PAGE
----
Visitors to London’s Chinatown can enjoy a new trail that explores the area’s food heritage highlighting parts of the neighbourhood that show traditional techniques, contemporary tastes, and ways of expressing ourselves through food and flavours.
Heritage is not all about history, but about how we interpret the past. It is not fixed. Chinatown is a place of connection created by people. Through your visit today – by creating memories and experiencing the area – you have contributed to making Chinatown heritage in London.
This area of Soho has held a significant role in London’s food cultural heritage since the 1600s. From agricultural lands for medieval monks to a hunting forest in the Tudor period, a French meat market, Georgian coffee houses and then restaurants and food businesses that shared the food cultures of people from France, Italy, Russia, Mainland China and Hong Kong, Malaysia, Vietnam, India and the Caribbean.
Chinatown was given its formal name in 1985. These streets were selected and given a makeover to mark them as distinct – red lampposts, bilingual street signs, ginkgo trees, gates of welcome and the stone lions help us recognise that we are in Chinatown. This transition was led by people working in and running businesses in the area alongside Westminster Council. Their efforts changed the way we think about and experience this part of London.
The map is available in Chinatown from 1 February 2022. The self-guided trail gives more detail about long-standing businesses including Lo’s Noodle Factory; Chinatown pioneers like SeeWoo, the first company to import pak choi to the UK; where to find foods that are made by hand, and other places to seek out tasty morsels of history.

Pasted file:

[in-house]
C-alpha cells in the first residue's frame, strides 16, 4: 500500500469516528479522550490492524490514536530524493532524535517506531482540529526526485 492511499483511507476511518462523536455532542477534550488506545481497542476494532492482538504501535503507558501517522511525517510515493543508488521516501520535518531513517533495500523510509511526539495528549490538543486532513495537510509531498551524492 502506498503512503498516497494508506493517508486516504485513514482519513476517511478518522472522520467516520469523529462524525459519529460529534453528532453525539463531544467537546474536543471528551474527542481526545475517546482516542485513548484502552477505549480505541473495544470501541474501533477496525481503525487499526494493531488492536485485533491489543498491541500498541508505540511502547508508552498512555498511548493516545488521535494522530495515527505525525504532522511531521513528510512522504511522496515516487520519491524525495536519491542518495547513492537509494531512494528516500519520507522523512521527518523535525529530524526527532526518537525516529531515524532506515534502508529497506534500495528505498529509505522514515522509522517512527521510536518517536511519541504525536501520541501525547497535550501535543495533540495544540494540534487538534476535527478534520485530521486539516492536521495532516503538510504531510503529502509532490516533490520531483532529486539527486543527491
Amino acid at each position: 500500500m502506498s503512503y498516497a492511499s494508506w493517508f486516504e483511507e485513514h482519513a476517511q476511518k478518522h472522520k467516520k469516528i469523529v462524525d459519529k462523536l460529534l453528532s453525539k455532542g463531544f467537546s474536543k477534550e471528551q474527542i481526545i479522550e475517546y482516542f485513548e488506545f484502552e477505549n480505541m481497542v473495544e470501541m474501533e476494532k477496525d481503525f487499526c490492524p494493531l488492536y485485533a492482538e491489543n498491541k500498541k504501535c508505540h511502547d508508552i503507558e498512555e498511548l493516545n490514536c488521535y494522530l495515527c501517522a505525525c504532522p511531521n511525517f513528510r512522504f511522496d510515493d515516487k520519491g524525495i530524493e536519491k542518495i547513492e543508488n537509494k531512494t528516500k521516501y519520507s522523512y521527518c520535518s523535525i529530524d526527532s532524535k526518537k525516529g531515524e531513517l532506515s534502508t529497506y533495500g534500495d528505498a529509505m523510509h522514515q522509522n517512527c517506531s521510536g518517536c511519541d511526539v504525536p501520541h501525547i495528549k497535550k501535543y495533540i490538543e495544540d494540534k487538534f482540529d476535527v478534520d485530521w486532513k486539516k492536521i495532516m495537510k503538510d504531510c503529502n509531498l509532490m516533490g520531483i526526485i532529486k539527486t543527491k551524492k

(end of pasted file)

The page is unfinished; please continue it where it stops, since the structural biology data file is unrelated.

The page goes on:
The map is free and available to collect from pick up points outside China Exchange.
Our project involved nine volunteers who were trained in documenting, archiving and developing heritage material based on interviews with Chinatown’s talented chefs, entrepreneurs and business owners. The volunteers then developed heritage stories for the printed map that emphasise the human connections between an area we associate with food strongly but do not always see or understand the stories of the people who produce that food.
The vibrant hand drawn artwork for the trail was designed by artist and multidisciplinary designer, Penny Ng.
Commenting on being one of the volunteers for this project, Emily and Priscillia said:
“Through volunteering on the food heritage trail project, I have learnt about the unique journeys, recipes, flavours and cultural diversity that make Chinatown what it is today. I have also developed my understanding of the methods of carrying out heritage research and how food history can be documented.” – Emily Riddell
“Being a part of the project was an incredible opportunity to connect deeper with the food of Chinatown and gain new skills, all while getting to know the amazing volunteers on the team over multiple dinner visits to Chinatown.” – Priscilla Yu
This trail was produced as part of Champion Chinatown’s Heritage, a 2021 project funded through generous crowdfund campaign donors and Westminster City Council. Thank you to all the amazing people who contributed to allow this project to take place. The heritage interviews and archive materials will be available at Westminster City Archives from February 2022.